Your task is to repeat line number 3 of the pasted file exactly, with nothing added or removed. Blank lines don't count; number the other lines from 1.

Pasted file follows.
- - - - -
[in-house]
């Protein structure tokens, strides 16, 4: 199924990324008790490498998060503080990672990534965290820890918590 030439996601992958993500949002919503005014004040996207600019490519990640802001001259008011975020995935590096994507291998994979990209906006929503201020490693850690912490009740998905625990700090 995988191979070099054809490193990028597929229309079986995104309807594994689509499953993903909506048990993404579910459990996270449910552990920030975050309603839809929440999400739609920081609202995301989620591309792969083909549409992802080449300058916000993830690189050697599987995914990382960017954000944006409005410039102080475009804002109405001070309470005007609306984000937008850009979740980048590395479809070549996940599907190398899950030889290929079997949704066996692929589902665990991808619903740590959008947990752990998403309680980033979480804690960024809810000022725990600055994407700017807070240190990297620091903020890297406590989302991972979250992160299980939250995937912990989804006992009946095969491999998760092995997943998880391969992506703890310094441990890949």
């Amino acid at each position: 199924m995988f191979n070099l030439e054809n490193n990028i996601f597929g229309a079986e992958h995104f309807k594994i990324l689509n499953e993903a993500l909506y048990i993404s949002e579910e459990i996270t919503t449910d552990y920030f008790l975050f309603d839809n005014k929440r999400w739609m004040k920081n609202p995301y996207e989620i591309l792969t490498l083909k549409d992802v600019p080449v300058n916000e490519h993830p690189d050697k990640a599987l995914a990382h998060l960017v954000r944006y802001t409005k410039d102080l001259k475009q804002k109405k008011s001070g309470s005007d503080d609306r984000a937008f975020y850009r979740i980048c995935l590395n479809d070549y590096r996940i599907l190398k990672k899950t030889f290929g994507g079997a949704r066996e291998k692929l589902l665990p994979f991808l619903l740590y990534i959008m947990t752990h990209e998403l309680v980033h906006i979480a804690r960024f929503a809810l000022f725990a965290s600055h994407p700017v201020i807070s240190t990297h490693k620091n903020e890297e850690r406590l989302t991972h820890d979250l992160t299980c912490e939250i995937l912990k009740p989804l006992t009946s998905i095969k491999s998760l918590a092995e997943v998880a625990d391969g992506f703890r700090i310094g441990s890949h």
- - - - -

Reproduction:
């Amino acid at each position: 199924m995988f191979n070099l030439e054809n490193n990028i996601f597929g229309a079986e992958h995104f309807k594994i990324l689509n499953e993903a993500l909506y048990i993404s949002e579910e459990i996270t919503t449910d552990y920030f008790l975050f309603d839809n005014k929440r999400w739609m004040k920081n609202p995301y996207e989620i591309l792969t490498l083909k549409d992802v600019p080449v300058n916000e490519h993830p690189d050697k990640a599987l995914a990382h998060l960017v954000r944006y802001t409005k410039d102080l001259k475009q804002k109405k008011s001070g309470s005007d503080d609306r984000a937008f975020y850009r979740i980048c995935l590395n479809d070549y590096r996940i599907l190398k990672k899950t030889f290929g994507g079997a949704r066996e291998k692929l589902l665990p994979f991808l619903l740590y990534i959008m947990t752990h990209e998403l309680v980033h906006i979480a804690r960024f929503a809810l000022f725990a965290s600055h994407p700017v201020i807070s240190t990297h490693k620091n903020e890297e850690r406590l989302t991972h820890d979250l992160t299980c912490e939250i995937l912990k009740p989804l006992t009946s998905i095969k491999s998760l918590a092995e997943v998880a625990d391969g992506f703890r700090i310094g441990s890949h």